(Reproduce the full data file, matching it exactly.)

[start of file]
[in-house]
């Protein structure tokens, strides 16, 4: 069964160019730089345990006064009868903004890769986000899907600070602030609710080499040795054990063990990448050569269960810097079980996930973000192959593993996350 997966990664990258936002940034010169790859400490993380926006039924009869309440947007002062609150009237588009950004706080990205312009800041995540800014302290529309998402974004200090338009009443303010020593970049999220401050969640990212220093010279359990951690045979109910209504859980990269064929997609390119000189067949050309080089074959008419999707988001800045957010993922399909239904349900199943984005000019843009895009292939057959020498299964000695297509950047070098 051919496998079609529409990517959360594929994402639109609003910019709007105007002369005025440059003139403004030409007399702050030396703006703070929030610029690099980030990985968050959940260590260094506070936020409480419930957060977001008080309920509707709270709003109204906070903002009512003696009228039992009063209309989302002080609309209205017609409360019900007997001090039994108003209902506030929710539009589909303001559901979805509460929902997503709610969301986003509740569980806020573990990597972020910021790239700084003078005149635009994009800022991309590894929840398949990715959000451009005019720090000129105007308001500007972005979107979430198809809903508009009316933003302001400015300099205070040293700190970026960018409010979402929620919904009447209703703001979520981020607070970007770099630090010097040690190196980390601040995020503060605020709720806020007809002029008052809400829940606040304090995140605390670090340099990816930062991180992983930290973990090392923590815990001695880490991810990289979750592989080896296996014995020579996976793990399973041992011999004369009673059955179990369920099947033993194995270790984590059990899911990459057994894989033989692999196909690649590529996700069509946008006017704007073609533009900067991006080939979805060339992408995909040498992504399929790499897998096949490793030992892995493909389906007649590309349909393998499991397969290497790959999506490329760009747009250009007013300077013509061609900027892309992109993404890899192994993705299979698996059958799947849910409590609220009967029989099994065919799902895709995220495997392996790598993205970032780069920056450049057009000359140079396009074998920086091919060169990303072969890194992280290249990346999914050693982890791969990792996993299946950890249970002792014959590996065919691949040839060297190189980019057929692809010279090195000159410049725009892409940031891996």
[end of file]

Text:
[in-house]
């Protein structure tokens, strides 16, 4: 069964160019730089345990006064009868903004890769986000899907600070602030609710080499040795054990063990990448050569269960810097079980996930973000192959593993996350 997966990664990258936002940034010169790859400490993380926006039924009869309440947007002062609150009237588009950004706080990205312009800041995540800014302290529309998402974004200090338009009443303010020593970049999220401050969640990212220093010279359990951690045979109910209504859980990269064929997609390119000189067949050309080089074959008419999707988001800045957010993922399909239904349900199943984005000019843009895009292939057959020498299964000695297509950047070098 051919496998079609529409990517959360594929994402639109609003910019709007105007002369005025440059003139403004030409007399702050030396703006703070929030610029690099980030990985968050959940260590260094506070936020409480419930957060977001008080309920509707709270709003109204906070903002009512003696009228039992009063209309989302002080609309209205017609409360019900007997001090039994108003209902506030929710539009589909303001559901979805509460929902997503709610969301986003509740569980806020573990990597972020910021790239700084003078005149635009994009800022991309590894929840398949990715959000451009005019720090000129105007308001500007972005979107979430198809809903508009009316933003302001400015300099205070040293700190970026960018409010979402929620919904009447209703703001979520981020607070970007770099630090010097040690190196980390601040995020503060605020709720806020007809002029008052809400829940606040304090995140605390670090340099990816930062991180992983930290973990090392923590815990001695880490991810990289979750592989080896296996014995020579996976793990399973041992011999004369009673059955179990369920099947033993194995270790984590059990899911990459057994894989033989692999196909690649590529996700069509946008006017704007073609533009900067991006080939979805060339992408995909040498992504399929790499897998096949490793030992892995493909389906007649590309349909393998499991397969290497790959999506490329760009747009250009007013300077013509061609900027892309992109993404890899192994993705299979698996059958799947849910409590609220009967029989099994065919799902895709995220495997392996790598993205970032780069920056450049057009000359140079396009074998920086091919060169990303072969890194992280290249990346999914050693982890791969990792996993299946950890249970002792014959590996065919691949040839060297190189980019057929692809010279090195000159410049725009892409940031891996």